- All four regions showed an increase in sales from a year ago with the West leading all regions with a 10.4 percent gain. The Midwest followed with a 6.3 percent gain. The South had a gain of 4.7 percent and the Northeast had the smallest increase of 1.4 percent. The South led all regions in percentage of national sales at 39.6 percent while the Northeast has the smallest share at 13.4 percent.
- October’s inventory figures are down 0.5 percent from last month to 2.02 million homes for sale and the level remains below historical averages. Inventories are considerably down, 4.5 percent, from a year ago. It will take 4.3 months to move the current level of inventory at the current sales pace. It takes approximately 41 days for a home to go from listing to a contract in the current housing market, down from 57 days a year ago.
- Single family sales increased 2.3 percent while condos remained flat compared to last month. Single family home sales inclined 6.6 percent and condo sales were also flat compared to a year ago. Both single family and condos had an increase in price with single family up 5.9 percent at $233,700 and condos up 6.2 percent at $220,300 from October 2015.
For the first time since 2006, the conforming loan limit will rise in 2017. This change is important in today’s housing market as it allows the financing market to expand to meet the growing needs of strong consumer demand and rising home prices. Furthermore, while the conforming limits will rise, it is unlikely to adversely impact private financing.
Fannie Mae and Freddie Mac (the GSEs) as well as the Federal Housing Administration (FHA) are limited in the size of loans that they can help finance. The maximum loan size that the GSEs can finance, also known as the conforming loan limit, is determined by the Federal Housing Financing Agency (FHFA), while the FHA determines its own limit. Loans made above the limit are called jumbo or non-conforming and are either held in bank portfolios are packaged into private mortgage backed securities (PLS) and sold to investors.
The current conforming loan limit at the GSEs will rise from $417,000 to $424,100, while the super confomring limit which governs 238 counties, will increase from $625,500 to $636,150. The super confomring limit applied to 234 counties in 2016, but will impact 2038 in 2017 as 4 counties migrated above the $424,100 threshold including Solano county in California along with Lincoln, Logan, and McPherson in Nebraska. However, nine fewer counties are at the super conforming limit. The FHA limit is expected to be raised as well from $271,050 to $275,665. A full list of the new limits is available on the FHFA’s website.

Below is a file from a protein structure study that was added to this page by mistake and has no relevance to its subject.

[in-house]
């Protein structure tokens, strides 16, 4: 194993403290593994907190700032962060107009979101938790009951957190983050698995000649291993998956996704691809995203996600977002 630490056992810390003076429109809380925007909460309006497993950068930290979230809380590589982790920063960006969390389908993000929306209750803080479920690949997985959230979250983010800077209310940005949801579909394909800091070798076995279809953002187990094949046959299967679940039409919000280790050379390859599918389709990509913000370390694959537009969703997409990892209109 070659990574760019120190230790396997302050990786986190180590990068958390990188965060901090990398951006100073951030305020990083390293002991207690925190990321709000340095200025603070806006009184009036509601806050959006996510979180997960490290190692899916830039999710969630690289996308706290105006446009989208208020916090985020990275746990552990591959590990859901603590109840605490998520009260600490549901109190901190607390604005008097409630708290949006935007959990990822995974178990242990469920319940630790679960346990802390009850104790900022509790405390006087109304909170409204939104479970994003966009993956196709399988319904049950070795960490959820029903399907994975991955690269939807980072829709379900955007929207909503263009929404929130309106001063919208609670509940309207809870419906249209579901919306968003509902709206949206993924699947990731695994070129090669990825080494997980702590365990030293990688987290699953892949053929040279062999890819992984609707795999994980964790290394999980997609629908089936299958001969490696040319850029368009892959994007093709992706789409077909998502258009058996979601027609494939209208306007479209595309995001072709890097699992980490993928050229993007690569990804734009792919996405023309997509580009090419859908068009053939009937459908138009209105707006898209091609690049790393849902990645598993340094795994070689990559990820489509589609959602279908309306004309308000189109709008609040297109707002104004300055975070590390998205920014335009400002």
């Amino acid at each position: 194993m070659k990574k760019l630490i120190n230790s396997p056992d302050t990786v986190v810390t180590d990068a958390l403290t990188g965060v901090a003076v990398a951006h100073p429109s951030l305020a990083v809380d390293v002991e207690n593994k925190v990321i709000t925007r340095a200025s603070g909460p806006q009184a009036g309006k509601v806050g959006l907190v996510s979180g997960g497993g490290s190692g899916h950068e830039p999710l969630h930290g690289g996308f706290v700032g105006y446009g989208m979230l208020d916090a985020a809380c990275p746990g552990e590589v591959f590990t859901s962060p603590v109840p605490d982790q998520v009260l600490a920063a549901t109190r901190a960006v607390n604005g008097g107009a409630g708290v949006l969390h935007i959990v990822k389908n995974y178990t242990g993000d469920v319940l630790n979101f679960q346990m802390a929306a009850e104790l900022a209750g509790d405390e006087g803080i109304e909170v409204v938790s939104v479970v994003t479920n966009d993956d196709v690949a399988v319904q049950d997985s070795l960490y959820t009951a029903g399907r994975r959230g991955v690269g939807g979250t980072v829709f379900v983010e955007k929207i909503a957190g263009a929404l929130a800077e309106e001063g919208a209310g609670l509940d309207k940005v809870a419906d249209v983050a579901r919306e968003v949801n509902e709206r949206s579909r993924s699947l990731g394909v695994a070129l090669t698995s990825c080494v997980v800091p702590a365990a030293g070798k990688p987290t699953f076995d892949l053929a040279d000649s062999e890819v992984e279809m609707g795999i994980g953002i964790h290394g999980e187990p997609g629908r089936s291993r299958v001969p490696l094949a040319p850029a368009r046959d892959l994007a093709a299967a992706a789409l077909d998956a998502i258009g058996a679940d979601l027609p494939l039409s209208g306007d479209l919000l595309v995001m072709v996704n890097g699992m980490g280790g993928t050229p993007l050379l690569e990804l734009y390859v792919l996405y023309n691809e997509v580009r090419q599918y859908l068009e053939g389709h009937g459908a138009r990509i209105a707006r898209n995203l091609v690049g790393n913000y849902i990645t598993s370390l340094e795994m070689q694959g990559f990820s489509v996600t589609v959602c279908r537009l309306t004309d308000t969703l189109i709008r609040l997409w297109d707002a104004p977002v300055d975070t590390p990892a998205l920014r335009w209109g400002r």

Geographically, the higher conforming limit will have an impact on every county in the United States. As depicted in the map below, the high cost areas remain most prevelant on the coast, in large metro areas, and in mountain areas like Denver and Boulder. Furthermore, while the national conforming limit rose by $7,100 and the super confomring rose by $10,650, 49 counties have limits between these levels and will experienced larger changes. Denver for instance will see an increase of $34,500 to $493,350, while Boston will see the largest increase of $74,750 to $589,000. 87 counties were unchanged. A list of counties with the largest changes is included at the end of this article.
Credit conditions in the jumbo market have been tight for several years requiring high down payments, high credit scores, and low debt-to-income ratios. The FHA and GSEs allow for down payments as low as 3 percent and for higher back-end debt-to-income ratios than the strict 43 percent limit that is maintained in the jumbo sector.
At the same time, it is cheaper to borrow in the jumbo space, so those borrowers who qualify tend to choose jumbo loans. As home prices rise, borrowers without pristine credit could be forced to put down larger down payments, take out piggy-back loans, or they could get pushed out of the market all together. Consequently, the FHFA’s actions will allow the housing finance market to accommodate an expanding housing market and expand access to some borrowers.
The change to the confomring limit could expand access to additional buyers, though. One group estimates that a $10,000 increase in the limit could result in an additional 40,000 sales based on historic market shares.
The FHFA’s change marks the first new conforming limit in a decade. It puts an exclamation mark on housing market’s recovery, but more importantly it paves the way for continued expansion.
 Reproduced from the FHFA – http://www.fhfa.gov/DataTools/Tools/Pages/Conforming-Loan-Limits-Map.aspx
While local conditions vary, the REALTORS® buyer traffic index and the confidence index for single-family homes remained above 50 in October 2016, indicating that more respondents reported “strong” than “weak” conditions, according to the October 2016 REALTORS® Confidence Index Survey Report. Both indices were higher than their levels one year ago, but both indices were lower than the previous month’s levels, in part due to seasonality effects. The seller traffic index rose slightly from one year ago, but it has remained below 50 since October 2008, indicating that seller activity is still “weak.”
First-time homebuyers accounted for 33 percent of sales, up from 31 percent one year ago. This is the fifth straight month that the share registered above 30 percent. Sustained job creation and continued low mortgage rates continue to create a more favorable environment for homebuyers, but they are facing a lack of supply and mortgage rate increases in early November may test buyers in the months ahead. With fewer new foreclosures, distressed properties accounted for five percent of sales, purchases for investment purposes made up 13 percent of sales, and cash sales accounted for 22 percent of sales. Nationally, amid tight supply, half of properties that sold in October 2016 were on the market for 41 days or less compared to 57 days one year ago. With demand for properties outstripping supply, 40 percent of properties sold at or above the original listing price.